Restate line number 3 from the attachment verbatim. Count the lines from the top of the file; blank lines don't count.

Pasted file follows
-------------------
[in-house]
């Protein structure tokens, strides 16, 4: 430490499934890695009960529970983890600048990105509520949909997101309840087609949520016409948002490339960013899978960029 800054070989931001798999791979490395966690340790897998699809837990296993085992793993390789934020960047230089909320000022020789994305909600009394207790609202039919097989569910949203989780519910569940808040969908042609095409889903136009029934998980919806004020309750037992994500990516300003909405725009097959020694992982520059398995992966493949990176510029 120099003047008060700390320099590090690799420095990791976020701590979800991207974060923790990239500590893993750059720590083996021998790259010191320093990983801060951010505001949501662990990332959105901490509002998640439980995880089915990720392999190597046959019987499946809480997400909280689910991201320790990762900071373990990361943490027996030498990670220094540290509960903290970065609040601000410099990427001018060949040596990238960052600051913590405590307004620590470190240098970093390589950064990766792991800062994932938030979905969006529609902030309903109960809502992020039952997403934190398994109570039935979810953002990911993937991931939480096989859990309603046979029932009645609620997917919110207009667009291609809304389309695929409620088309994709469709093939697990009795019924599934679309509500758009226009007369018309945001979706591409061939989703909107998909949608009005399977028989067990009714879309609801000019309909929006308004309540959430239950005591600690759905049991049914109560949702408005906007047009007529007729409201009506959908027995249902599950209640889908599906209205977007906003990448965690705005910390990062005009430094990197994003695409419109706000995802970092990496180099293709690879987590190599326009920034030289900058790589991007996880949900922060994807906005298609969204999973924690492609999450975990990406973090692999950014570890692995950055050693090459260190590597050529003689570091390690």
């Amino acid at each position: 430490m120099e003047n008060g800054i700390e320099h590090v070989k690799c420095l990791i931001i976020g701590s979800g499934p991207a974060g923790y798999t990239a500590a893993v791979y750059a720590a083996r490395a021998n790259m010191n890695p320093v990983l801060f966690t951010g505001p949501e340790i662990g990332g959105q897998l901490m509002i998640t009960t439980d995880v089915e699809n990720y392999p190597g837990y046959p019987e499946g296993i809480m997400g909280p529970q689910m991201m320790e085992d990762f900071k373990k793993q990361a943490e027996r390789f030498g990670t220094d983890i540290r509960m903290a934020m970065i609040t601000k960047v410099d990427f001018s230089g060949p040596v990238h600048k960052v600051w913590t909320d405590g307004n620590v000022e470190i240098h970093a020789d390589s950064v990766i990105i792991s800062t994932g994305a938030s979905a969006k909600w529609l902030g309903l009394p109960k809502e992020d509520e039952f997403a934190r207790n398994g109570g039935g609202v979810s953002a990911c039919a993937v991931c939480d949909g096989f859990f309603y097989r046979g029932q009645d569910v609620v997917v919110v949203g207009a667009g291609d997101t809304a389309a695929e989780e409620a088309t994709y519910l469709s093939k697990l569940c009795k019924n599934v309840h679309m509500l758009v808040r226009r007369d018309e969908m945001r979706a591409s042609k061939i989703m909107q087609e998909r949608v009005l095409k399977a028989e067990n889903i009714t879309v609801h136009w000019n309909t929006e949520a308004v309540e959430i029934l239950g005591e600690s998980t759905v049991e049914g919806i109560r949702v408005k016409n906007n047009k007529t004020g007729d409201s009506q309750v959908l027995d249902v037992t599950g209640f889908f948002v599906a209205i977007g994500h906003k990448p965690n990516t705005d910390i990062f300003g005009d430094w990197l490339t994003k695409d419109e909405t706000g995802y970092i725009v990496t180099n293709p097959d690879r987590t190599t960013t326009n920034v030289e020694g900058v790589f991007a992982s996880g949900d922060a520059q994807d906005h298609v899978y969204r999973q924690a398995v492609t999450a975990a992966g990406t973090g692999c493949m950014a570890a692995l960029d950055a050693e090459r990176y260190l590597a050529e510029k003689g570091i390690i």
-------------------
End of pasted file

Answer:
């Amino acid at each position: 430490m120099e003047n008060g800054i700390e320099h590090v070989k690799c420095l990791i931001i976020g701590s979800g499934p991207a974060g923790y798999t990239a500590a893993v791979y750059a720590a083996r490395a021998n790259m010191n890695p320093v990983l801060f966690t951010g505001p949501e340790i662990g990332g959105q897998l901490m509002i998640t009960t439980d995880v089915e699809n990720y392999p190597g837990y046959p019987e499946g296993i809480m997400g909280p529970q689910m991201m320790e085992d990762f900071k373990k793993q990361a943490e027996r390789f030498g990670t220094d983890i540290r509960m903290a934020m970065i609040t601000k960047v410099d990427f001018s230089g060949p040596v990238h600048k960052v600051w913590t909320d405590g307004n620590v000022e470190i240098h970093a020789d390589s950064v990766i990105i792991s800062t994932g994305a938030s979905a969006k909600w529609l902030g309903l009394p109960k809502e992020d509520e039952f997403a934190r207790n398994g109570g039935g609202v979810s953002a990911c039919a993937v991931c939480d949909g096989f859990f309603y097989r046979g029932q009645d569910v609620v997917v919110v949203g207009a667009g291609d997101t809304a389309a695929e989780e409620a088309t994709y519910l469709s093939k697990l569940c009795k019924n599934v309840h679309m509500l758009v808040r226009r007369d018309e969908m945001r979706a591409s042609k061939i989703m909107q087609e998909r949608v009005l095409k399977a028989e067990n889903i009714t879309v609801h136009w000019n309909t929006e949520a308004v309540e959430i029934l239950g005591e600690s998980t759905v049991e049914g919806i109560r949702v408005k016409n906007n047009k007529t004020g007729d409201s009506q309750v959908l027995d249902v037992t599950g209640f889908f948002v599906a209205i977007g994500h906003k990448p965690n990516t705005d910390i990062f300003g005009d430094w990197l490339t994003k695409d419109e909405t706000g995802y970092i725009v990496t180099n293709p097959d690879r987590t190599t960013t326009n920034v030289e020694g900058v790589f991007a992982s996880g949900d922060a520059q994807d906005h298609v899978y969204r999973q924690a398995v492609t999450a975990a992966g990406t973090g692999c493949m950014a570890a692995l960029d950055a050693e090459r990176y260190l590597a050529e510029k003689g570091i390690i």